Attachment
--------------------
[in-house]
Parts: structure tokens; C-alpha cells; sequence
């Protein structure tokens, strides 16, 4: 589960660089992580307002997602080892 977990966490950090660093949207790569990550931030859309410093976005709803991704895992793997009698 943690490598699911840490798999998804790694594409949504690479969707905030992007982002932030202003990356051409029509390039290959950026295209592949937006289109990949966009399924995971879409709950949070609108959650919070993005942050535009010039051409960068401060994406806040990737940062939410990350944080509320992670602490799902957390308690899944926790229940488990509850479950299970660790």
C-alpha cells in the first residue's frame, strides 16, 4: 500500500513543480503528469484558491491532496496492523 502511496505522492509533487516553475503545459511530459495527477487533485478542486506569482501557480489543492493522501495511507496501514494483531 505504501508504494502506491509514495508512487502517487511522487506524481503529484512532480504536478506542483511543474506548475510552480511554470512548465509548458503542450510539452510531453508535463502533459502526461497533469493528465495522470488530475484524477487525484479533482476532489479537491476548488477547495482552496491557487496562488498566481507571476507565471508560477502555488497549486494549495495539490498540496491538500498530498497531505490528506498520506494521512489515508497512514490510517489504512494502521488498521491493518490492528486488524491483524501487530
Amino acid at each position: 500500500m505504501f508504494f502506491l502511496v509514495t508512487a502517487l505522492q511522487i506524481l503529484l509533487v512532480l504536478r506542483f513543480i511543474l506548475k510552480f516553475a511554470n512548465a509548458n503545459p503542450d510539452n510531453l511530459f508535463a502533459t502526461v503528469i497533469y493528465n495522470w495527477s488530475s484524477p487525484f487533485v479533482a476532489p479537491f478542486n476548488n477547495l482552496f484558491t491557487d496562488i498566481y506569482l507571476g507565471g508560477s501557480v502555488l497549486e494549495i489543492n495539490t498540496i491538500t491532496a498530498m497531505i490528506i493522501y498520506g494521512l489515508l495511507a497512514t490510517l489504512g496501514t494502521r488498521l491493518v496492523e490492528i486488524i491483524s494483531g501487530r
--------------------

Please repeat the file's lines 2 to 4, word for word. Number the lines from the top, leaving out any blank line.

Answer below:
Parts: structure tokens; C-alpha cells; sequence
């Protein structure tokens, strides 16, 4: 589960660089992580307002997602080892 977990966490950090660093949207790569990550931030859309410093976005709803991704895992793997009698 943690490598699911840490798999998804790694594409949504690479969707905030992007982002932030202003990356051409029509390039290959950026295209592949937006289109990949966009399924995971879409709950949070609108959650919070993005942050535009010039051409960068401060994406806040990737940062939410990350944080509320992670602490799902957390308690899944926790229940488990509850479950299970660790």
C-alpha cells in the first residue's frame, strides 16, 4: 500500500513543480503528469484558491491532496496492523 502511496505522492509533487516553475503545459511530459495527477487533485478542486506569482501557480489543492493522501495511507496501514494483531 505504501508504494502506491509514495508512487502517487511522487506524481503529484512532480504536478506542483511543474506548475510552480511554470512548465509548458503542450510539452510531453508535463502533459502526461497533469493528465495522470488530475484524477487525484479533482476532489479537491476548488477547495482552496491557487496562488498566481507571476507565471508560477502555488497549486494549495495539490498540496491538500498530498497531505490528506498520506494521512489515508497512514490510517489504512494502521488498521491493518490492528486488524491483524501487530